Singapore central bank to hold off on easing as inflation persists

Singapore’s central bank, the Monetary Authority of Singapore, meets on January 29:

  • widely expected to leave its monetary policy unchanged this month and hold off from easing its settings until it sees more evidence that inflation is falling consistently
  • All 13 analysts polled by Reuters expect no change
  • Inflation remains sticky. It came in at 3.2% in November and 3.3% in December, inching down from a peak of 5.5% at the start of 2023.

The above is from a Reuters preview, full thing is here for the SGD folks:

Singapore is often seen as a bellwether for global growth as its international trade dwarfs its domestic economy.

Note that the MAS’s key monetary policy tool is its exchange rate policy. It adjusts the exchange rate of its dollar (SGD) instead of changing domestic interest rates like most other economies.

It manages the SGD exchange rate against a basket of currencies of Singapore’s major trading partners.

  • sets the path of the policy band of the Singapore dollar nominal effective exchange rate (S$NEER)
  • this serves to strengthen or weaken the local currency against those of its main trading partners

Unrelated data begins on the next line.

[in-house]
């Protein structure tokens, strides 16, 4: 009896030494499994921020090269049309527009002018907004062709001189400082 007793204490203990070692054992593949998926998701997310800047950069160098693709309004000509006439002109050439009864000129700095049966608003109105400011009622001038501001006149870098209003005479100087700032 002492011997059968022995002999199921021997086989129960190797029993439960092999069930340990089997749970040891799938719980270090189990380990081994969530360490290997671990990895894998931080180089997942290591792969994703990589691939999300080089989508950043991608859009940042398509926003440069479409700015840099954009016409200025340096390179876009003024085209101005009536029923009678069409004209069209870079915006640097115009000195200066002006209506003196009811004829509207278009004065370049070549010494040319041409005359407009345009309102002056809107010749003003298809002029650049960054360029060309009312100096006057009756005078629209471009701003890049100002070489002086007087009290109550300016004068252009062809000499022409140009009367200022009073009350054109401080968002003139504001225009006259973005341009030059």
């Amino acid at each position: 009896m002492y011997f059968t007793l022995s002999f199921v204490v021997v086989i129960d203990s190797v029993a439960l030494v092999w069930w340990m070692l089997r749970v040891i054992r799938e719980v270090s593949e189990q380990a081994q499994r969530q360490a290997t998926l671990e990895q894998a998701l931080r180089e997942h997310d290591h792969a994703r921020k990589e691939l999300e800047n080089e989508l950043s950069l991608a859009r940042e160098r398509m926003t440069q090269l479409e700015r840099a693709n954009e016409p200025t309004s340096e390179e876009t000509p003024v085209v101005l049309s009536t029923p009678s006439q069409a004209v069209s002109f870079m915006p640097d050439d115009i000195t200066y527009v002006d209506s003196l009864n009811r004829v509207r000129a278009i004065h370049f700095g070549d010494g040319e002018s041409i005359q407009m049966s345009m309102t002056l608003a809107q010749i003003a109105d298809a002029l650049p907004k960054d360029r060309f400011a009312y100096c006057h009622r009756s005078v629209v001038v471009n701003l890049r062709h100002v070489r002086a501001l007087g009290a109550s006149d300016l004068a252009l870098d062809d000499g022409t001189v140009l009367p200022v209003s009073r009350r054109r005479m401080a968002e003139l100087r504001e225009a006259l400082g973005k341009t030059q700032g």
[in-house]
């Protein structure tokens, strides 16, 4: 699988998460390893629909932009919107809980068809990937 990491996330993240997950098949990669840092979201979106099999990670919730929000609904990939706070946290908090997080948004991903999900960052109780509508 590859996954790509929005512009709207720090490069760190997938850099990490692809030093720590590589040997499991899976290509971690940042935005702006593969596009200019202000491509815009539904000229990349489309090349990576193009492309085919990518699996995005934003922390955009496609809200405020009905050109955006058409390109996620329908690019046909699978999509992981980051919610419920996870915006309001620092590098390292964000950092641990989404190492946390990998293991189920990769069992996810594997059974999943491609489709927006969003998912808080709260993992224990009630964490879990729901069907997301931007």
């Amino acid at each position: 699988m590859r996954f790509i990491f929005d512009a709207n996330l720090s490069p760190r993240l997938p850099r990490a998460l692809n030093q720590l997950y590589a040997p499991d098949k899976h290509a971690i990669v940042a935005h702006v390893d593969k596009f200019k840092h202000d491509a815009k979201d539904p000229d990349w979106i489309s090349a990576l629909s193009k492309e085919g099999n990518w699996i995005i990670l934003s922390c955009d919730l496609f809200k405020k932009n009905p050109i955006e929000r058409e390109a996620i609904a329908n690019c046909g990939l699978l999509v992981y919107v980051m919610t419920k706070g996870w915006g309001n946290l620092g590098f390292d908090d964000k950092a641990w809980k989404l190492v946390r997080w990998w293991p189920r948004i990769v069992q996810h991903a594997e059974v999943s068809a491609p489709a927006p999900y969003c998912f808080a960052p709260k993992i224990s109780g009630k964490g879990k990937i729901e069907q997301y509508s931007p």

S$NEER is a combined index made up of bilateral exchange rates between Singapore and its major trading partners

  • is a trade-weighted exchange rate

MAS permits the S$NEER to move up and down within the policy band (exact levels are not disclosed). If it goes out of this band, the MAS steps in by buying or selling Singapore dollars.

The policy band has three parameters that the MAS can adjust:

  • the slope, the level and the width
  • adjusting the slope will influence the pace at which the Singapore dollar strengthens or weakens
  • adjusting the level, or mid-point, of the policy band allows for an immediate strengthening or weakening of the S$NEER,
  • widening the policy band allows for more volatility of the S$NEER
  • these parameters are what are reviewed

The MAS made an unexpected announcement in October 2023 that it was switching to quarterly meetings to assess monetary settings from 2024. It had been meeting only twice a year, in April and October (but could, and did from time to time, meet more often, if conditions demanded an immediate change in settings, such as in 2022 when high inflation triggered two off-cycle moves).

This article was written by Eamonn Sheridan at Source